Three studies from Myriad Genetics Inc were presented at the 2014 San Antonio Breast Cancer Symposium (SABCS).
In the first study, the myRisk Hereditary Cancer test was able to detect 105% more mutations in cancer-causing genes than conventional BRCA testing alone.
An analysis of 17,142 patients with breast cancer showed that 9.5% of females (n=1,608) were positive for at least one deleterious or suspected deleterious gene mutation. The myRisk Hereditary Cancer test found BRCA1 and BRCA2 comprised 49% of the identified mutations, and 51% of the mutations were in other genes, representing a 105% increase in mutation detection over BRCA testing alone.
Many of these newly identified mutations were in other breast cancer genes such as: PALB2, CHEK2, ATM, and NBN. In addition, less than 1% of patients had a mutation in a gene not associated with breast cancer, reducing any concerns about unanticipated results.
Myriad also presented two key studies in triple negative breast cancer (TNBC) that show the myChoice HRD test accurately predicted response to platinum-based therapy in patients with early stage TNBC and that the BRACAnalysis molecular diagnostic test significantly predicted response to platinum-based drugs in patients with metastatic TNBC.
In the second study, researchers at Dana-Farber Cancer Institute in Boston, Massachusetts, and several other leading cancer research institutions validated the use of the myChoice HRD test in the neoadjuvant setting with TNBC. myChoice HRD is the first and only comprehensive companion diagnostic test to detect a DNA scar in tumor that is indicative of a dysfunctional DNA repair pathway. The study results demonstrated that 52% of patients with a deficiency defined by myChoice HRD responded to platinum-based treatment compared to only 10% of patients with intact HRD (P=.001). Importantly, 28% of patients in the deficient HRD group had a pathologic complete response compared to none in the intact HRD group.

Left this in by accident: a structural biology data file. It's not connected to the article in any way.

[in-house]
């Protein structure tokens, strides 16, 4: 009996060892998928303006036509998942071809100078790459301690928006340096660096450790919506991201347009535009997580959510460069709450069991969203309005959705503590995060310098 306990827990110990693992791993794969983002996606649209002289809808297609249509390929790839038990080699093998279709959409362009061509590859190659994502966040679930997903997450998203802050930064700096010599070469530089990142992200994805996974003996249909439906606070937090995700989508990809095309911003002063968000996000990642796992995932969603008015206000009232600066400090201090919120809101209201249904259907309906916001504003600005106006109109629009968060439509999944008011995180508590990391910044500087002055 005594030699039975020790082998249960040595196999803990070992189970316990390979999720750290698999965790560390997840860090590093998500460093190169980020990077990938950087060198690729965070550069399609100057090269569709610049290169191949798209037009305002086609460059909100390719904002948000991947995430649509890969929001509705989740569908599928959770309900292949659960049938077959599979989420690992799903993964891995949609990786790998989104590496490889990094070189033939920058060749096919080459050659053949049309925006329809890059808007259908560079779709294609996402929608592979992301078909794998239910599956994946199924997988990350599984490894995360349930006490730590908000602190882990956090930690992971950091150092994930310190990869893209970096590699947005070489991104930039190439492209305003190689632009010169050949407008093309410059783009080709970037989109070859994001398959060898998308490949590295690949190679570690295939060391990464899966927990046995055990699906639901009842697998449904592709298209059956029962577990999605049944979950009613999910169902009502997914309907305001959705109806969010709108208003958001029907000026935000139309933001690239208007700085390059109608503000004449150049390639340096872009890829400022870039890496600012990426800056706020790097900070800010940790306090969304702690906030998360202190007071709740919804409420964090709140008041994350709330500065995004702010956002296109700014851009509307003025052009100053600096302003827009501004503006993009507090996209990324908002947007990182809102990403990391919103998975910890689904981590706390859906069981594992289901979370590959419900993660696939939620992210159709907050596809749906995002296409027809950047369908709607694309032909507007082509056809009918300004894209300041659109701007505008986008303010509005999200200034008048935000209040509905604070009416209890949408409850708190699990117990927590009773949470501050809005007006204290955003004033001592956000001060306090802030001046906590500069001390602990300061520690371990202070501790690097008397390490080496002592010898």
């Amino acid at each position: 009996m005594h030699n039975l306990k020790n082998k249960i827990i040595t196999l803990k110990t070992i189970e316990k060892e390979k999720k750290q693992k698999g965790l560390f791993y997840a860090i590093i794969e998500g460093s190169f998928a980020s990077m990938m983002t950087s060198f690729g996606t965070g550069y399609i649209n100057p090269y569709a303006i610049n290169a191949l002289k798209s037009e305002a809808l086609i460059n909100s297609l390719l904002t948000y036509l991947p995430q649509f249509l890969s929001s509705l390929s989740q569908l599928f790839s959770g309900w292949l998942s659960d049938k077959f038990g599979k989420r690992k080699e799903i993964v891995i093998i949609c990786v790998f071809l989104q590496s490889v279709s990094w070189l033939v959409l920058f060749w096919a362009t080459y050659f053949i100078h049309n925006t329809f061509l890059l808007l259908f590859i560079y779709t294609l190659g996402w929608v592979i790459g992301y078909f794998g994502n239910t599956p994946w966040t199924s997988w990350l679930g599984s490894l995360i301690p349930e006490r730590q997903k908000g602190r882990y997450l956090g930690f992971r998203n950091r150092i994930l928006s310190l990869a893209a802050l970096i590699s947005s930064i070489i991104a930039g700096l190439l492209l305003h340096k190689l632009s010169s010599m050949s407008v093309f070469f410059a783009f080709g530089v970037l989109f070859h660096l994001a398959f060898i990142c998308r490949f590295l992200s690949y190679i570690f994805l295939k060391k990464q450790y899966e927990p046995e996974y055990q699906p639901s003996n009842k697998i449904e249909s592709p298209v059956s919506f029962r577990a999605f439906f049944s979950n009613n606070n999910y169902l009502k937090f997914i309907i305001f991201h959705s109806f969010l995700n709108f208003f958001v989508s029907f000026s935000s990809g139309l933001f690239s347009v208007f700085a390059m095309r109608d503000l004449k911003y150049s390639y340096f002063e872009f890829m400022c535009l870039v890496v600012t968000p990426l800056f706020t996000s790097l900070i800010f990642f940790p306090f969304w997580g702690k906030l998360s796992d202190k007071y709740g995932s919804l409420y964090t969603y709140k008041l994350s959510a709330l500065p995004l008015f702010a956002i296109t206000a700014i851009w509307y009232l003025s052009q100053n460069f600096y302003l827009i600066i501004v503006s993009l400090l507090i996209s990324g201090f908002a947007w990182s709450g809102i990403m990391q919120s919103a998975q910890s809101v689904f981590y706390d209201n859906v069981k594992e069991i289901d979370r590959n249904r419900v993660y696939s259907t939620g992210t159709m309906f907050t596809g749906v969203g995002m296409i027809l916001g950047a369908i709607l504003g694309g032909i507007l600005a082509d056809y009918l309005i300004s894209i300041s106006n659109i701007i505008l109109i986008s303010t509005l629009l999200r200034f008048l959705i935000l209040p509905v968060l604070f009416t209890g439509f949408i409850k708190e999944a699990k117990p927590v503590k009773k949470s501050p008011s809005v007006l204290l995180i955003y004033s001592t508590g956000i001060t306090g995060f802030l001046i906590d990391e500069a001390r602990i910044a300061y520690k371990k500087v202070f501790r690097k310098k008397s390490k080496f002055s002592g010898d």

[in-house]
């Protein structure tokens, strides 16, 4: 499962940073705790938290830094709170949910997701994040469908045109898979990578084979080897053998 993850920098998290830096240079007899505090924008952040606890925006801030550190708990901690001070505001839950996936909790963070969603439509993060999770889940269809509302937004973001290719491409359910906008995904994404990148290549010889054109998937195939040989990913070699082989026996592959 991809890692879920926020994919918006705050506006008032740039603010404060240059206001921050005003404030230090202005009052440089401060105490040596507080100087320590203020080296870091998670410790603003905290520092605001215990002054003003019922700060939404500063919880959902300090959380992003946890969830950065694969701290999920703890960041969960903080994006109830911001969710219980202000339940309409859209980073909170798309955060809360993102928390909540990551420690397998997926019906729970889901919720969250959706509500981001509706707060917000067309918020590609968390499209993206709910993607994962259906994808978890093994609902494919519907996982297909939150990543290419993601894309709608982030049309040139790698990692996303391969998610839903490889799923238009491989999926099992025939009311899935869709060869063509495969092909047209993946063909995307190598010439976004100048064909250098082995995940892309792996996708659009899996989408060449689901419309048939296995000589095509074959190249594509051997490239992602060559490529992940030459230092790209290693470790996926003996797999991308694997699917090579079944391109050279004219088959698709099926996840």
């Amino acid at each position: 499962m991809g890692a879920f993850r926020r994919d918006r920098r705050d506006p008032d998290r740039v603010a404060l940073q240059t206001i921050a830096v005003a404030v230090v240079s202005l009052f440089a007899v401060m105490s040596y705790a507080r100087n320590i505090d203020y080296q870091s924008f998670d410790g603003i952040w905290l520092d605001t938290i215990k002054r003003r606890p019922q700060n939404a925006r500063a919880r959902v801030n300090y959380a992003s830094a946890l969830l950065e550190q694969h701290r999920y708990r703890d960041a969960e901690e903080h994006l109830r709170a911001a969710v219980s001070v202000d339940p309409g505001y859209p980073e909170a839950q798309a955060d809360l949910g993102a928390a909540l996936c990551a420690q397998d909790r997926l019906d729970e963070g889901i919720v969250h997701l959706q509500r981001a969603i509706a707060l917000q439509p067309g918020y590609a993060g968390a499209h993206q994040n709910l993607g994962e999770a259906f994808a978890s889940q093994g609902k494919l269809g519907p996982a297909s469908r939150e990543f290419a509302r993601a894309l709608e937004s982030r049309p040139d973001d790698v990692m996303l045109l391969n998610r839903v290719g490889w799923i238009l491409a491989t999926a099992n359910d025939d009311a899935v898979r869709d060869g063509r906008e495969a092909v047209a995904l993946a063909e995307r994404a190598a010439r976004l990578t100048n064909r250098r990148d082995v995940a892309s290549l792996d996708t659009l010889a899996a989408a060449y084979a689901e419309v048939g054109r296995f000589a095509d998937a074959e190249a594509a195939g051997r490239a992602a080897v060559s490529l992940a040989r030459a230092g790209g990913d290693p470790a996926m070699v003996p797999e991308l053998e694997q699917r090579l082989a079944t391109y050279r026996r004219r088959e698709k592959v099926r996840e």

myChoice HRD may assist in selecting the best chemotherapy for TNBC patients before they have surgery when there is the greatest opportunity to affect a positive outcome. Patients with a deficient HRD status are likely to respond to platinum-based therapies, while patients with an intact HRD state are unlikely to respond and could be spared the added toxicity associated with these medicines.
In the third study, researchers at the UK-based Institute for Cancer Research evaluated the use of companion diagnostic assays to evaluate 310 patients with metastatic TNBC. Their goal was to identify which patients would respond to carboplatin or docetaxel.
A key finding from this analysis is that BRACAnalysis showed that 68% of patients with a germline BRCA mutation had an objective response to treatment with carboplatin, compared with only 33% of patients who received docetaxel (P=.03). Importantly, there was no difference between carboplatin and docetaxel in patients without a germline BRCA mutation.